prived of his life, liberty or property
Government and also in effect reserved
without due process of law.&dquo;
to the states all other powers. From
The constitutionality of any law
time to time disputes arise as to the
regulating coal prices will be attacked
respective extent of these powers. The
on the ground that it deprives the
final determination of these disputes,
sellers of coal of their property without
if not left to negotiation and compro-
due process of law. Some states have
mise, must be vested in some body.
already enacted statutes creating an
Under the leadership of Chief Justice
agency for the regulation of the price
Marshall the Supreme Court of the
of coal for short periods to meet what
United States by disregarding an act of
is declared in the statute to be an
Congress or a state statute which they
existing emergency or when the execu-
believed contrary to the Constitution
tive authority of the state declares an
became the final arbiter of all questions
emergency to exist.
One of these
involving the respective powers under
statutes was enacted by the legislature
the Constitution of the State and
of Indiana (Chapter 44, Indiana Acts,
Federal Governments. No other body
1920, page 43). The United States
has a prospect of functioning so well.
District Court in Indiana refused to
To permit each state to determine the
grant a preliminary injunction against
extent of its own powers would reduce
any order being issued by ’the state
the national government to impotency;
commission, basing their opinion on
to permit Congress to be the sole judge
the ground that &dquo;the general power of
of its powers, as some suggest, would
the state to touch in some way the
leave the constitutional rights of the
coal-mining industry exists&dquo; (Ameri-
states at the mercy of a temporary
can Coal Mining Co. v. Special Coal
majority of a body moved by political
and Food Commission, 268 Fed. 563).
motives. Let the man who wants to
The case, however, does not hold that
tinker with the Constitution by requir-
the price of coal may always be regu-
ing less than a majority of the court
lated by law. Even if it did, until the
to declare an Act of Congress uncon-
question has been passed on by the
stitutional, or by vesting in Congress

the power to determine the extent of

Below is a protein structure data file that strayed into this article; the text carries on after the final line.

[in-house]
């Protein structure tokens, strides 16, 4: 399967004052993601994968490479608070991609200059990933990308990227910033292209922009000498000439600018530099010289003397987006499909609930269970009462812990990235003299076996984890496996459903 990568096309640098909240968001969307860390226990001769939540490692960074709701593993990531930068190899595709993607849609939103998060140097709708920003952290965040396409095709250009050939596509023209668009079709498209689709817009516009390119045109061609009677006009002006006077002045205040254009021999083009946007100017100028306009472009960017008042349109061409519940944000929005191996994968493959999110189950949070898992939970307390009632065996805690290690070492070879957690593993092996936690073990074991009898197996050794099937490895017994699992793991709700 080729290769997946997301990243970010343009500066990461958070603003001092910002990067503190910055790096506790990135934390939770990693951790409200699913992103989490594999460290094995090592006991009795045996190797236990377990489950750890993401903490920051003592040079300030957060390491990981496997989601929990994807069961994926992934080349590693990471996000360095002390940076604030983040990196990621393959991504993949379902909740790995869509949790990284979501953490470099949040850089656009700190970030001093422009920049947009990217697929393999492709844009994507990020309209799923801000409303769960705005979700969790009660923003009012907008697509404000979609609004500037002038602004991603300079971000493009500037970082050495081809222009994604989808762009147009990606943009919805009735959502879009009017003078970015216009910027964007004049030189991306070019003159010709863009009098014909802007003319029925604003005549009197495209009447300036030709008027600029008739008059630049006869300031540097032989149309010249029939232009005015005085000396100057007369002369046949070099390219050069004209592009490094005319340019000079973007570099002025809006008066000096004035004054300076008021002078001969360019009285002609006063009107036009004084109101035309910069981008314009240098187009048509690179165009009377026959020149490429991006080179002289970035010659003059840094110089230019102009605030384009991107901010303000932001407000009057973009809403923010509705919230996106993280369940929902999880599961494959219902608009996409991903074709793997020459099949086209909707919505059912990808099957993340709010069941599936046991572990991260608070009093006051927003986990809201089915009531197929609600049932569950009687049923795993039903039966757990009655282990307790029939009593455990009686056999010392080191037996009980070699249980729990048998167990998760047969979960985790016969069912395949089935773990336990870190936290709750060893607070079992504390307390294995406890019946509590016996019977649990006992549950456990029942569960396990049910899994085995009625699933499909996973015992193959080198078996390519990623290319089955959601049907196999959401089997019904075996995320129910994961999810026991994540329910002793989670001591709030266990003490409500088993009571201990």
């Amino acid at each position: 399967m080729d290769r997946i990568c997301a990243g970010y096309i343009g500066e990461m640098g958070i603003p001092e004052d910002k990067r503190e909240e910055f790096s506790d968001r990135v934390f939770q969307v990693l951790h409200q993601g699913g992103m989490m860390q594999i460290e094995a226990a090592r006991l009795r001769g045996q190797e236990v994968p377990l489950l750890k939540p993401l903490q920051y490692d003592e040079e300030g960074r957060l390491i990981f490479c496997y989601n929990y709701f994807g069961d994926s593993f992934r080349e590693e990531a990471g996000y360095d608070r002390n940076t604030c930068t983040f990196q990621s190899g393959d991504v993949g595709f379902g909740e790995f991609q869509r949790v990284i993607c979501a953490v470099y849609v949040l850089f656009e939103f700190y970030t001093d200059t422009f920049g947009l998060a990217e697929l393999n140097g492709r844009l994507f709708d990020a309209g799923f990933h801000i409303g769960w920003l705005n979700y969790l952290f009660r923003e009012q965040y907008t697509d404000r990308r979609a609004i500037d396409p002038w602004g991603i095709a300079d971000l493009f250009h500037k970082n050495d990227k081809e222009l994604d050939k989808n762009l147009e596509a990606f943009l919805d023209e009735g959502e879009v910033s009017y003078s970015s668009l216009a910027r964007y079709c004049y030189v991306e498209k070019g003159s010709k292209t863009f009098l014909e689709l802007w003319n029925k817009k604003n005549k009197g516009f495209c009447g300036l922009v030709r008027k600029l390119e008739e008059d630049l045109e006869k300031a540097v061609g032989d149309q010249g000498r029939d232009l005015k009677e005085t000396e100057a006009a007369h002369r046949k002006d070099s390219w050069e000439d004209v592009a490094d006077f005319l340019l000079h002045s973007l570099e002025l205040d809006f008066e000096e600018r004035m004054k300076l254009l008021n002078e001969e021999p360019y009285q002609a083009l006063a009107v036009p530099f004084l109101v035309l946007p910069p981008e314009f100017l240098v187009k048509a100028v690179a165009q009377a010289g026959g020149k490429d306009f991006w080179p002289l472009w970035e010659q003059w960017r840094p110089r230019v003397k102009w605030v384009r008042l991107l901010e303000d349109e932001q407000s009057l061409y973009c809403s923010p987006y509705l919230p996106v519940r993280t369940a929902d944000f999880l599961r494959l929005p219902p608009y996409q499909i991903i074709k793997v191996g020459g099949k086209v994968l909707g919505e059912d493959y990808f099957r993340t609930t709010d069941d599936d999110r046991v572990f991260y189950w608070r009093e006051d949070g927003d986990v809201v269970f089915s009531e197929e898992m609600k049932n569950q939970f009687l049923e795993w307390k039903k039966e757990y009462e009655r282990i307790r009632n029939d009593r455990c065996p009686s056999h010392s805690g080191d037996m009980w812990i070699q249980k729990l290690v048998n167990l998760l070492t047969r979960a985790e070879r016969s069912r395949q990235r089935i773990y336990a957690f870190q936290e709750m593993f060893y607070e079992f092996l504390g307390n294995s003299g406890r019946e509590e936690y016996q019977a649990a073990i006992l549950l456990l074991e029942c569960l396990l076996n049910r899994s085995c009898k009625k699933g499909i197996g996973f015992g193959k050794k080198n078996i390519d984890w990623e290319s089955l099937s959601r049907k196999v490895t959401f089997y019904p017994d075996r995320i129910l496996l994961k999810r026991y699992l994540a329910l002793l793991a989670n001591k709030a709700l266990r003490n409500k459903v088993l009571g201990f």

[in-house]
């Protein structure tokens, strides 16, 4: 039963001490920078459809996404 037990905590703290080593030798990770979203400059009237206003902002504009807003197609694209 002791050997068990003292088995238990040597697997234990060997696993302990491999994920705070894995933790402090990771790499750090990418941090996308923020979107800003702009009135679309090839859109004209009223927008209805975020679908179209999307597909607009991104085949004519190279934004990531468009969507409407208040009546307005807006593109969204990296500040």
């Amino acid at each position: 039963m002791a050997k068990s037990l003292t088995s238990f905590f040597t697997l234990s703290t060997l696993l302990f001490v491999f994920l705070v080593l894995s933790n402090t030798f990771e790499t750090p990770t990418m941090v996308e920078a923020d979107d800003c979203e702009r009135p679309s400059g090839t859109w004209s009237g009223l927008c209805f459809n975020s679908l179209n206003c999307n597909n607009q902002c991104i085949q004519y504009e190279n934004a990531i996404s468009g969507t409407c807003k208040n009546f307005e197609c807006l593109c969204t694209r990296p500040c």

powers, face the facts: What
advocates would virtually destroy our
The provision that no person shall be
American system of national and state
deprived of life, liberty or property
Governments, each supreme within its
without due process of law is a tech-
sphere of action. For the preserva-
nical legal expression to be construed
tion of our Federal State created by the
in the light of its’growth in Constitu-
Constitution the Supreme Court must
tional history. Even as thus construed
be continued as the final arbiter of
it is perhaps capable of at least three
the limitations of Federal and state
widely different meanings. In the first
place, it may mean that an official of
The Supreme Court not only decides
the Government, to deprive a person
finally questions concerning. the respec-
of life, liberty or property, must show
tive powers of the Federal and State
that he is acting in accordance with the
Governments but it determines also
customary rules of law or in accordance
the relative spheres as defined in the
with the definite provisions of a statute.
Constitution of the three branches of
Under this interpretation, if the official
the Federal Government, legislative,
shows that his conduct is justified by
executive and judicial. Though the
the terms of a statute, no matter how
latter function is of far less importance,
arbitrary those terms may be, he has
it prevents any fundamental alteration
shown that he is acting in accordance
in the structure of the Federal Govern-
with due process of law.
ment not sanctioned by formal Con-
The second possible meaning of the
stitutional Amendment.
term is that in addition to the protec-
In declaring a Federal or state
tion afforded under the interpretation
statute unconstitutional because its
just mentioned, it is designed to protect
provisions deprive the persons affected
the individual from having his life,
of their life, liberty or property without
liberty or property taken from him by
due process of law, the Supreme Court
legal process (in the prosecution of
performs still another function,-the
criminal or civil cases against him)
protection of individual constitutional
which is justified by the provisions of a
rights. There are several clauses in the
statute, but is nevertheless arbitrary
Constitution as originally drafted and
and not in accordance with the customs...